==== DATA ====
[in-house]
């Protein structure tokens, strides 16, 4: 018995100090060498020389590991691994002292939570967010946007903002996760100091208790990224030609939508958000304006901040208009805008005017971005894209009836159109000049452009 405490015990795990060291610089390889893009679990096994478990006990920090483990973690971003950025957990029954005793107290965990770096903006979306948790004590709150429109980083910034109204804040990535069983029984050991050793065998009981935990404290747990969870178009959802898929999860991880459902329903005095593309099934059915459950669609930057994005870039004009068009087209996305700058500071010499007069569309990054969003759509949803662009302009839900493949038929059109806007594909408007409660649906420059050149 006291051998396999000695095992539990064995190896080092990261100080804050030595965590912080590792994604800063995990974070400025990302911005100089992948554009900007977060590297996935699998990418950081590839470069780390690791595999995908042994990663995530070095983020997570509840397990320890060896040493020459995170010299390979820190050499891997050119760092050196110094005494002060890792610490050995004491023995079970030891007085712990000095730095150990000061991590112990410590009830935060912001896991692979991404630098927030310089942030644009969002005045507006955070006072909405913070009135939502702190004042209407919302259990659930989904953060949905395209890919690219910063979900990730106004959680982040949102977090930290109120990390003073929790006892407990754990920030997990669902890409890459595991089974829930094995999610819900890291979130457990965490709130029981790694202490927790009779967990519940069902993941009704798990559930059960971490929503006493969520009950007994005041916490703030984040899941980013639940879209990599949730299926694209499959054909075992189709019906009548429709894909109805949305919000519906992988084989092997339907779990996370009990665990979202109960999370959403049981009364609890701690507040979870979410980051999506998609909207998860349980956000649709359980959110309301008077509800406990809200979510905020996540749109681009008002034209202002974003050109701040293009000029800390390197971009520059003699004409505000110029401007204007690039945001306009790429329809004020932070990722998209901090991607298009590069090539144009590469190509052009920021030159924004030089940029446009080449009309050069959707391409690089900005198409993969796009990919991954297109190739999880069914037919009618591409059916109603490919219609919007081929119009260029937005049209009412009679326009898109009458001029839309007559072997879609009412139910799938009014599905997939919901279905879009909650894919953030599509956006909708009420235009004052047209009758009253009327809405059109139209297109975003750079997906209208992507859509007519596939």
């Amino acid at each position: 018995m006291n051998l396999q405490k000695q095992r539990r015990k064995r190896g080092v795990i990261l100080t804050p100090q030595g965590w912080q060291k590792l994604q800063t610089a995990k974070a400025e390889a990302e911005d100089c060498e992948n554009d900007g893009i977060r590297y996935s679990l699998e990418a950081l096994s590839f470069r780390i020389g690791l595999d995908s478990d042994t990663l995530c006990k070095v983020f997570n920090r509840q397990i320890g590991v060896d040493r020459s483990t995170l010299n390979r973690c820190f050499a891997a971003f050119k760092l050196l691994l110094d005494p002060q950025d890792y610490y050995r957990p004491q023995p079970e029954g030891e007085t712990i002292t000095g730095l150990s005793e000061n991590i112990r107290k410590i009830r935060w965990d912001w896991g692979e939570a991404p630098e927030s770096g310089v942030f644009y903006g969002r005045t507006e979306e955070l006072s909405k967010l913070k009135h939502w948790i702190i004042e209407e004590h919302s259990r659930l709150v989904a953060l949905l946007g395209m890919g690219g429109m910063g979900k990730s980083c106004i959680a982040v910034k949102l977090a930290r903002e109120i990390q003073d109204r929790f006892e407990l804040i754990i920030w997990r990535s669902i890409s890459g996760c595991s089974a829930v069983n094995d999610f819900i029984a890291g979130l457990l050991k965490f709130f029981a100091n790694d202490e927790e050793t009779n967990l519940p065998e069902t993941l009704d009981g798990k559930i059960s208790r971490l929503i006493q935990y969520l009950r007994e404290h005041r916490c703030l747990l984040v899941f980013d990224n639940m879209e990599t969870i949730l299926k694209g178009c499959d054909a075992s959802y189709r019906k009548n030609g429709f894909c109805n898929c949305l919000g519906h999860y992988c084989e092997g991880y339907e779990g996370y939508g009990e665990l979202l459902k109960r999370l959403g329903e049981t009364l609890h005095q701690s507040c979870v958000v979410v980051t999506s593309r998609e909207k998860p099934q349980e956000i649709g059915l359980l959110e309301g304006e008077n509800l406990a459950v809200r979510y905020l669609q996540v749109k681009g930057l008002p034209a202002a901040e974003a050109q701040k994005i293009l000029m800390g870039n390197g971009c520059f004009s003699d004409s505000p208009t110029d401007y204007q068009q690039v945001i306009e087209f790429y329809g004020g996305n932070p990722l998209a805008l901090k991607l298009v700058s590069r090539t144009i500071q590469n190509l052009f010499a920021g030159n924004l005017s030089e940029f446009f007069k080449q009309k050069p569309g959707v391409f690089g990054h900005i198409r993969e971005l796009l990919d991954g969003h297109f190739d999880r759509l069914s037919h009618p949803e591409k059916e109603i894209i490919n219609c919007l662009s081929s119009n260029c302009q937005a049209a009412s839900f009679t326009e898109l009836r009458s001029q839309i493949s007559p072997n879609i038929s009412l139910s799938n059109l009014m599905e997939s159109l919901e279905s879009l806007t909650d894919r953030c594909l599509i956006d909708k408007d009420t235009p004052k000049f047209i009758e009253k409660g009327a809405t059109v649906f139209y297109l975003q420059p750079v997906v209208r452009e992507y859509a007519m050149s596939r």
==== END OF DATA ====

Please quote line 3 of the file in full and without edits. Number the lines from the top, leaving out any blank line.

């Amino acid at each position: 018995m006291n051998l396999q405490k000695q095992r539990r015990k064995r190896g080092v795990i990261l100080t804050p100090q030595g965590w912080q060291k590792l994604q800063t610089a995990k974070a400025e390889a990302e911005d100089c060498e992948n554009d900007g893009i977060r590297y996935s679990l699998e990418a950081l096994s590839f470069r780390i020389g690791l595999d995908s478990d042994t990663l995530c006990k070095v983020f997570n920090r509840q397990i320890g590991v060896d040493r020459s483990t995170l010299n390979r973690c820190f050499a891997a971003f050119k760092l050196l691994l110094d005494p002060q950025d890792y610490y050995r957990p004491q023995p079970e029954g030891e007085t712990i002292t000095g730095l150990s005793e000061n991590i112990r107290k410590i009830r935060w965990d912001w896991g692979e939570a991404p630098e927030s770096g310089v942030f644009y903006g969002r005045t507006e979306e955070l006072s909405k967010l913070k009135h939502w948790i702190i004042e209407e004590h919302s259990r659930l709150v989904a953060l949905l946007g395209m890919g690219g429109m910063g979900k990730s980083c106004i959680a982040v910034k949102l977090a930290r903002e109120i990390q003073d109204r929790f006892e407990l804040i754990i920030w997990r990535s669902i890409s890459g996760c595991s089974a829930v069983n094995d999610f819900i029984a890291g979130l457990l050991k965490f709130f029981a100091n790694d202490e927790e050793t009779n967990l519940p065998e069902t993941l009704d009981g798990k559930i059960s208790r971490l929503i006493q935990y969520l009950r007994e404290h005041r916490c703030l747990l984040v899941f980013d990224n639940m879209e990599t969870i949730l299926k694209g178009c499959d054909a075992s959802y189709r019906k009548n030609g429709f894909c109805n898929c949305l919000g519906h999860y992988c084989e092997g991880y339907e779990g996370y939508g009990e665990l979202l459902k109960r999370l959403g329903e049981t009364l609890h005095q701690s507040c979870v958000v979410v980051t999506s593309r998609e909207k998860p099934q349980e956000i649709g059915l359980l959110e309301g304006e008077n509800l406990a459950v809200r979510y905020l669609q996540v749109k681009g930057l008002p034209a202002a901040e974003a050109q701040k994005i293009l000029m800390g870039n390197g971009c520059f004009s003699d004409s505000p208009t110029d401007y204007q068009q690039v945001i306009e087209f790429y329809g004020g996305n932070p990722l998209a805008l901090k991607l298009v700058s590069r090539t144009i500071q590469n190509l052009f010499a920021g030159n924004l005017s030089e940029f446009f007069k080449q009309k050069p569309g959707v391409f690089g990054h900005i198409r993969e971005l796009l990919d991954g969003h297109f190739d999880r759509l069914s037919h009618p949803e591409k059916e109603i894209i490919n219609c919007l662009s081929s119009n260029c302009q937005a049209a009412s839900f009679t326009e898109l009836r009458s001029q839309i493949s007559p072997n879609i038929s009412l139910s799938n059109l009014m599905e997939s159109l919901e279905s879009l806007t909650d894919r953030c594909l599509i956006d909708k408007d009420t235009p004052k000049f047209i009758e009253k409660g009327a809405t059109v649906f139209y297109l975003q420059p750079v997906v209208r452009e992507y859509a007519m050149s596939r």